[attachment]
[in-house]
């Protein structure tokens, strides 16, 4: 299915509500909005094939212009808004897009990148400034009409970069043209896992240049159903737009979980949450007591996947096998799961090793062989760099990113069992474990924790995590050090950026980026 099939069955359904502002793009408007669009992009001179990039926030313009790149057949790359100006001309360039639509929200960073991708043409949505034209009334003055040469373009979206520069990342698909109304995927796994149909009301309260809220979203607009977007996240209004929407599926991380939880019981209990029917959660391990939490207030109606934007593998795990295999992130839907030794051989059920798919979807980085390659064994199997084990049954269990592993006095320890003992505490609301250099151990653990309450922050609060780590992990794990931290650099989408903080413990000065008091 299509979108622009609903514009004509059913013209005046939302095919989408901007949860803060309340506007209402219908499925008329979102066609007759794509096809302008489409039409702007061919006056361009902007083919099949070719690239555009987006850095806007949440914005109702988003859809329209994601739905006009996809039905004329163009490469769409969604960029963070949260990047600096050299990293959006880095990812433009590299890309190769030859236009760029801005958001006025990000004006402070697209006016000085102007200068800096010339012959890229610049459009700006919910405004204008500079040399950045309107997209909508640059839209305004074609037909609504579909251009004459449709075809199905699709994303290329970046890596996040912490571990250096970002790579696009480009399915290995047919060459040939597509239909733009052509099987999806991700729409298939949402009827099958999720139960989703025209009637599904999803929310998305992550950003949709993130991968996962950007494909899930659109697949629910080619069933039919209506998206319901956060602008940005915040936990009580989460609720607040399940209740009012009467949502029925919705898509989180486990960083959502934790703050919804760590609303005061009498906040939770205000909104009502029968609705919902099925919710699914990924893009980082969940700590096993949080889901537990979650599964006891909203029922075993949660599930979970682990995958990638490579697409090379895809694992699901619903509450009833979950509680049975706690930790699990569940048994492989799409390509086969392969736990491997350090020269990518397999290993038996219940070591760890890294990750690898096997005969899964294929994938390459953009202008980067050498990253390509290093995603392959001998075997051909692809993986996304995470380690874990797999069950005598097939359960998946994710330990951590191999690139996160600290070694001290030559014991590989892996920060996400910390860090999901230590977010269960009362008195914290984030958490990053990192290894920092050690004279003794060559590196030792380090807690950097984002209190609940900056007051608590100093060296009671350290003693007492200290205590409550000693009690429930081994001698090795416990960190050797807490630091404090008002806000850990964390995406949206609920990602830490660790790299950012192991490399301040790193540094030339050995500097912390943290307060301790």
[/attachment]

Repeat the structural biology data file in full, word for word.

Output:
[in-house]
């Protein structure tokens, strides 16, 4: 299915509500909005094939212009808004897009990148400034009409970069043209896992240049159903737009979980949450007591996947096998799961090793062989760099990113069992474990924790995590050090950026980026 099939069955359904502002793009408007669009992009001179990039926030313009790149057949790359100006001309360039639509929200960073991708043409949505034209009334003055040469373009979206520069990342698909109304995927796994149909009301309260809220979203607009977007996240209004929407599926991380939880019981209990029917959660391990939490207030109606934007593998795990295999992130839907030794051989059920798919979807980085390659064994199997084990049954269990592993006095320890003992505490609301250099151990653990309450922050609060780590992990794990931290650099989408903080413990000065008091 299509979108622009609903514009004509059913013209005046939302095919989408901007949860803060309340506007209402219908499925008329979102066609007759794509096809302008489409039409702007061919006056361009902007083919099949070719690239555009987006850095806007949440914005109702988003859809329209994601739905006009996809039905004329163009490469769409969604960029963070949260990047600096050299990293959006880095990812433009590299890309190769030859236009760029801005958001006025990000004006402070697209006016000085102007200068800096010339012959890229610049459009700006919910405004204008500079040399950045309107997209909508640059839209305004074609037909609504579909251009004459449709075809199905699709994303290329970046890596996040912490571990250096970002790579696009480009399915290995047919060459040939597509239909733009052509099987999806991700729409298939949402009827099958999720139960989703025209009637599904999803929310998305992550950003949709993130991968996962950007494909899930659109697949629910080619069933039919209506998206319901956060602008940005915040936990009580989460609720607040399940209740009012009467949502029925919705898509989180486990960083959502934790703050919804760590609303005061009498906040939770205000909104009502029968609705919902099925919710699914990924893009980082969940700590096993949080889901537990979650599964006891909203029922075993949660599930979970682990995958990638490579697409090379895809694992699901619903509450009833979950509680049975706690930790699990569940048994492989799409390509086969392969736990491997350090020269990518397999290993038996219940070591760890890294990750690898096997005969899964294929994938390459953009202008980067050498990253390509290093995603392959001998075997051909692809993986996304995470380690874990797999069950005598097939359960998946994710330990951590191999690139996160600290070694001290030559014991590989892996920060996400910390860090999901230590977010269960009362008195914290984030958490990053990192290894920092050690004279003794060559590196030792380090807690950097984002209190609940900056007051608590100093060296009671350290003693007492200290205590409550000693009690429930081994001698090795416990960190050797807490630091404090008002806000850990964390995406949206609920990602830490660790790299950012192991490399301040790193540094030339050995500097912390943290307060301790």